Scott Linke, senior consultant at Mitrefinch, shares his thoughts on workforce management challenges and how the use of software could save a lot of time and money.
When certain factory-based businesses expand their workforce, scheduling and rostering can be an issue, especially with workers that do overtime or flexi-time. Mitrefinch’s Staff Scheduling & Rostering software enables the automation of this scheduling and rostering – ensuring the right staff are on hand, while keeping costs as low and possible. Time-management software creates staff schedules that meet the needs of an organisation, team, department or client in a fraction of the time it would take manually with paperwork or timesheets.
Originally from England, the company started in 1979 and was one of the first time-management suppliers in the world. Here in Australia, they set up as a subsidiary of Mitrefinch Global in 2003.
Today, 14 years later, they are closing in on the 500-client mark with the bulk of those being in manufacturing and distribution across all states that have a workforce size of between 50-500 people.
“We consider ourselves to be part of the human capital management (HCM) supply chain providing workforce management software. What that really is, is managing the pay of blue collar workers,” said Scott Linke, senior consultant and business development, Mitrefinch.
“When you think of the manufacturing pay conditions in Australia, they can be quite complex. And from that point of view, being a product that was originally developed in England, the pay structure was similar to that of Australia and, because of that, the product also works very well in Australia,” Linke explained.
Easing the time
The prime proposition of Mitrefinch is automating the pay process. In many organisations, where old paper methods like the punch card system are still being used, employees clock in and out at the start and end of the day. Then, the punch cards go to a payroll office where the payroll officers have to work out the elements of each worker’s pay. In this case, they might be entitled to overtime or whatever the pay agreement says they are entitled to get.
“So, what Mitrefinch does is automate that punch card process that pretty much cuts the process down to a very short time,” said Linke.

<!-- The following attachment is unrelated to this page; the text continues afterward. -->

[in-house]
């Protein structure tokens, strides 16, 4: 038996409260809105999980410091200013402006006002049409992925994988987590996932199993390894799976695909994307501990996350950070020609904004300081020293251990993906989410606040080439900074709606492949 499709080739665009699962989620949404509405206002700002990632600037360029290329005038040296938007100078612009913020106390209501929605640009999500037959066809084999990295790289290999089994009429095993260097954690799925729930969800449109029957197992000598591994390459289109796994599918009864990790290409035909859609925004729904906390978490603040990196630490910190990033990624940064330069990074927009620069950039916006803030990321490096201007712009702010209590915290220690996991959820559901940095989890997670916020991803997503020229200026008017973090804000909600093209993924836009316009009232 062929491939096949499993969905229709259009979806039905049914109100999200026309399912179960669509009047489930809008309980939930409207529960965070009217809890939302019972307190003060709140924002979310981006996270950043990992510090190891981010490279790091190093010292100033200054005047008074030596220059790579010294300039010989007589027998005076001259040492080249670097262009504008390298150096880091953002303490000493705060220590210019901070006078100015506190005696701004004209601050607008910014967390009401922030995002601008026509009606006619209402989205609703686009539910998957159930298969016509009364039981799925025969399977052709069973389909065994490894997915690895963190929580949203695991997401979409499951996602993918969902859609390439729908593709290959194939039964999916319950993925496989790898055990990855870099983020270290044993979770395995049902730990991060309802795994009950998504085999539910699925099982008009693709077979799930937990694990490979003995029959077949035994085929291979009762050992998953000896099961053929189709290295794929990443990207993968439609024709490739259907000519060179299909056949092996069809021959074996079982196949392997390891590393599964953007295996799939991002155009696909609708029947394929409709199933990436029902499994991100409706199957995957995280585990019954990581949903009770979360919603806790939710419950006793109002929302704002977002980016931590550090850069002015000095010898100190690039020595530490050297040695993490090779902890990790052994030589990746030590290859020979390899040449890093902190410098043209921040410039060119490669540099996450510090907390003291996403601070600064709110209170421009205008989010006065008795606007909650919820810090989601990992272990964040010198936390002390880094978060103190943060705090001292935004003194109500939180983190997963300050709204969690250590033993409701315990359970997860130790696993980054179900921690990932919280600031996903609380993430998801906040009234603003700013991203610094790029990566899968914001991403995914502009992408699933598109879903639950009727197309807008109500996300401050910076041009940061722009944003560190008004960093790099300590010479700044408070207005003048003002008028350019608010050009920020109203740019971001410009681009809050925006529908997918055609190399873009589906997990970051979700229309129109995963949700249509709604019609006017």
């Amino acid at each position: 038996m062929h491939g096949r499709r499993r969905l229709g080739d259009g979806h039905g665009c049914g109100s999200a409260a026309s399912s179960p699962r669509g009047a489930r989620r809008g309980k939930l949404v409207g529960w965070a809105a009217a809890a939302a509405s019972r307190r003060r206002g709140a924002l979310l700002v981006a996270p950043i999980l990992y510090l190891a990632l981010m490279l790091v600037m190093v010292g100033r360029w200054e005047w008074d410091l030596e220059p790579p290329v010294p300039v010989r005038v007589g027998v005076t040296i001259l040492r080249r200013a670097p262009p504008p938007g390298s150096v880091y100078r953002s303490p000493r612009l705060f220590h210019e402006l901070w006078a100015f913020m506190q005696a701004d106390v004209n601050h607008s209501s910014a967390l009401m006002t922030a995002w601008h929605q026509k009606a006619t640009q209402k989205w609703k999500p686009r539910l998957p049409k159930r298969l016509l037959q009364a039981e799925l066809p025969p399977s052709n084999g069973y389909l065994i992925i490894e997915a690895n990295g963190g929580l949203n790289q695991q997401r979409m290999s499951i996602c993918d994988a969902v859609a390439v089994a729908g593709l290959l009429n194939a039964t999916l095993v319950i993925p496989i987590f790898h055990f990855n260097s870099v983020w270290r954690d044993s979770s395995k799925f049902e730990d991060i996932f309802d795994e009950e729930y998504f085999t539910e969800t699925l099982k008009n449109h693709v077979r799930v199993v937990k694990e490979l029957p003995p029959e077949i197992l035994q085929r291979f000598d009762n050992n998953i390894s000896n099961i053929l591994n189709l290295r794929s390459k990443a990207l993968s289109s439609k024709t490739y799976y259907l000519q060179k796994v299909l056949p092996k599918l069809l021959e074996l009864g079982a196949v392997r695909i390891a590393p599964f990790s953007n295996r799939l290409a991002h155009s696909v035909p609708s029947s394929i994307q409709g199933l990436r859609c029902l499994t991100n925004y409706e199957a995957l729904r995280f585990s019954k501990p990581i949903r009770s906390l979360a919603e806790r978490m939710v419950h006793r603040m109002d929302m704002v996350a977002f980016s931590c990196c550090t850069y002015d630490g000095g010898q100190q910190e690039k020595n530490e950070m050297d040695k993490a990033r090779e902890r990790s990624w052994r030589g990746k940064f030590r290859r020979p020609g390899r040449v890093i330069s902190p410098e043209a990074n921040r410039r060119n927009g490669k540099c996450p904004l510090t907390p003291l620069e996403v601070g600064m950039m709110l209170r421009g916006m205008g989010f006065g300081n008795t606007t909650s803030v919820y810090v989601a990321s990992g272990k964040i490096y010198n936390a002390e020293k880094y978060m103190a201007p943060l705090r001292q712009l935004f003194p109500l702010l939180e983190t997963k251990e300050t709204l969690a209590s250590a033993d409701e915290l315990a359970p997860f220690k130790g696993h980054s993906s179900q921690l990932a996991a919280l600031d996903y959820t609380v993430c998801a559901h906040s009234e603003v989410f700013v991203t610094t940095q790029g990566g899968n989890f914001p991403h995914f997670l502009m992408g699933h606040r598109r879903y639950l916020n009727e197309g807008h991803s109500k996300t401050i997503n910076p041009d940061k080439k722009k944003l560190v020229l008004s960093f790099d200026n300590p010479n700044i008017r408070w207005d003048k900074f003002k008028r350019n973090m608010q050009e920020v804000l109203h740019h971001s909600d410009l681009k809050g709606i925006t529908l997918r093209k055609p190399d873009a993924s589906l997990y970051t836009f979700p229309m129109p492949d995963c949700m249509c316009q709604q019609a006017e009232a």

Linke explained that, for a small business process, the old systems could still be manageable. But by the time that business reaches the size of a 50 to 75 workforce mark, the business becomes more difficult to manage.
“This usually ends up as the trigger point for that company to go and say this is where they need a better process to manage their growing workforce,” said Linke.
“However, as with any time and management process, accuracy is key because one of the biggest concerns for manufacturers today is overpaying or underpaying the workers. Larger manufacturers may have a more sophisticated system to manage this, but most medium enterprises do not. With the face of manufacturing processes rapidly changing, it would be best for them to consider a system like ours,” said Linke.
The software and the value add
Linke cited an example of a client that uses their software in the distribution business where there was an operations manager, who was spending about two thirds of a day every week, going about looking through paperwork.
“In a business, it is not financially sound for the company if the operations manager spends that amount of time on that kind of paperwork,” said Linke.
“With our software, it essentially cuts the process time down to a matter of a few minutes per day and the operations manager could then focus on proper operational tasks that he was hired to spend his time focusing more on.”
One of the key value adds that the software provides for the business is the visibility of labour. In the manufacturing space, labour takes up a large chunk of the costs involved in the business. In this vein, manufacturers are trying to move towards a more dynamic workforce – labour on a needs basis for certain periods.
“Part of our software is to do with scheduling that caters to this dynamic workforce. One of our clients does production planning 24 hours in advance and they use our software to go out and find casual workers to get those workers in within the time frame,” said Linke. In this case the client is managing the whole allocation process of staff according to the dynamic nature of production.
The software also enables an operations manager to get visibility into his day-to-day cost of labour. Where a manufacturer has variable labour like large numbers of workers who have overtime, expenditures, they will be likely to have a lengthy process of sorting the pay hours out with the accounts department.
“But if you have a system like ours, the manager can now view the hours put in by each worker daily and easily. This gives the operations manager a much easier time managing the overall labour costs,” said Linke.